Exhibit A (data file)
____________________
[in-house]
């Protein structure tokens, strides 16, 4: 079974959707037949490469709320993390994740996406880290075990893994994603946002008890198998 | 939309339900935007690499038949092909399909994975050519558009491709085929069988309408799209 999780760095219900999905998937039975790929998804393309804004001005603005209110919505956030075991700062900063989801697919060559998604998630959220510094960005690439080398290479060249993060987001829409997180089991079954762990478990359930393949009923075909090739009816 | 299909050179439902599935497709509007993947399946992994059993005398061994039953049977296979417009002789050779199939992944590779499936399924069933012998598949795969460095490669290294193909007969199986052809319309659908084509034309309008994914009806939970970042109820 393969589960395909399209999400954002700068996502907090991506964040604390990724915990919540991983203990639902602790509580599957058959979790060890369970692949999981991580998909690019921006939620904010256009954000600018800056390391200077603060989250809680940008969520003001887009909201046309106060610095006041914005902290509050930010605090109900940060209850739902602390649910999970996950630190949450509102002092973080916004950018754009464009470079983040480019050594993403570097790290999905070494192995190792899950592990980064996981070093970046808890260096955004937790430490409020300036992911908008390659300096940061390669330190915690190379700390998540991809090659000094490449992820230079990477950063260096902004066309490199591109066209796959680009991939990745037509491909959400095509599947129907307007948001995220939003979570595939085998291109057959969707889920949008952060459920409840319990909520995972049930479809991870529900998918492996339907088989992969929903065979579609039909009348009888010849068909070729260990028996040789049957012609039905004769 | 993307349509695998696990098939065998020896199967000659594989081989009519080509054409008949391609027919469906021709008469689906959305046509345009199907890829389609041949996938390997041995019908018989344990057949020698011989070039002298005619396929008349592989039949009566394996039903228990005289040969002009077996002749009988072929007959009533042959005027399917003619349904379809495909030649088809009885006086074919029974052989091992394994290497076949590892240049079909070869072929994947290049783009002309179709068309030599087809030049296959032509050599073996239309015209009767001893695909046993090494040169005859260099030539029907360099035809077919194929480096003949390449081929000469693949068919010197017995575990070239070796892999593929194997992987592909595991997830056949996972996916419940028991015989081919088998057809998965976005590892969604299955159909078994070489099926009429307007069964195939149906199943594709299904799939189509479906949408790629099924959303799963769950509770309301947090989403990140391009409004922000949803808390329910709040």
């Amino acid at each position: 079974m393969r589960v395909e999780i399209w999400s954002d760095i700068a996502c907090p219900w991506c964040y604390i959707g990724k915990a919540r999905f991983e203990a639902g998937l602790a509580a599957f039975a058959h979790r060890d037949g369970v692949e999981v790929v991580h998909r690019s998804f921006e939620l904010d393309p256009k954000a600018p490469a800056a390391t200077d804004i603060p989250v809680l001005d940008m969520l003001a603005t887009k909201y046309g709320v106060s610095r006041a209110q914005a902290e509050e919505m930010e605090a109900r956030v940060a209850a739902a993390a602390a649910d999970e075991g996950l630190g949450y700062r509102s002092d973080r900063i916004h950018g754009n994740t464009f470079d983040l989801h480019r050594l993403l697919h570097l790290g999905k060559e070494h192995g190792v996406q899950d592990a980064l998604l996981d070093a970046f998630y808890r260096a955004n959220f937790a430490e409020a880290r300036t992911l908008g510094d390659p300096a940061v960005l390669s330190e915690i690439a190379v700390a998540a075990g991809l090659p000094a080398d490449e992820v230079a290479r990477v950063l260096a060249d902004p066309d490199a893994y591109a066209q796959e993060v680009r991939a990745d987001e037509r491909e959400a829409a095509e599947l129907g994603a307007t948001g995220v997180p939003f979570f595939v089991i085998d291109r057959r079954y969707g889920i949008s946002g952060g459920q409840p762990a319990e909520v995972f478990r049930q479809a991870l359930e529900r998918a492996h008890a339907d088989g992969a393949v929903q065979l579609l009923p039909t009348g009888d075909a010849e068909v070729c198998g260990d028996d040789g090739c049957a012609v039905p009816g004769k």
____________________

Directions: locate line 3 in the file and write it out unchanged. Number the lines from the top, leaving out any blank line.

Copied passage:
């Amino acid at each position: 079974m393969r589960v395909e999780i399209w999400s954002d760095i700068a996502c907090p219900w991506c964040y604390i959707g990724k915990a919540r999905f991983e203990a639902g998937l602790a509580a599957f039975a058959h979790r060890d037949g369970v692949e999981v790929v991580h998909r690019s998804f921006e939620l904010d393309p256009k954000a600018p490469a800056a390391t200077d804004i603060p989250v809680l001005d940008m969520l003001a603005t887009k909201y046309g709320v106060s610095r006041a209110q914005a902290e509050e919505m930010e605090a109900r956030v940060a209850a739902a993390a602390a649910d999970e075991g996950l630190g949450y700062r509102s002092d973080r900063i916004h950018g754009n994740t464009f470079d983040l989801h480019r050594l993403l697919h570097l790290g999905k060559e070494h192995g190792v996406q899950d592990a980064l998604l996981d070093a970046f998630y808890r260096a955004n959220f937790a430490e409020a880290r300036t992911l908008g510094d390659p300096a940061v960005l390669s330190e915690i690439a190379v700390a998540a075990g991809l090659p000094a080398d490449e992820v230079a290479r990477v950063l260096a060249d902004p066309d490199a893994y591109a066209q796959e993060v680009r991939a990745d987001e037509r491909e959400a829409a095509e599947l129907g994603a307007t948001g995220v997180p939003f979570f595939v089991i085998d291109r057959r079954y969707g889920i949008s946002g952060g459920q409840p762990a319990e909520v995972f478990r049930q479809a991870l359930e529900r998918a492996h008890a339907d088989g992969a393949v929903q065979l579609l009923p039909t009348g009888d075909a010849e068909v070729c198998g260990d028996d040789g090739c049957a012609v039905p009816g004769k």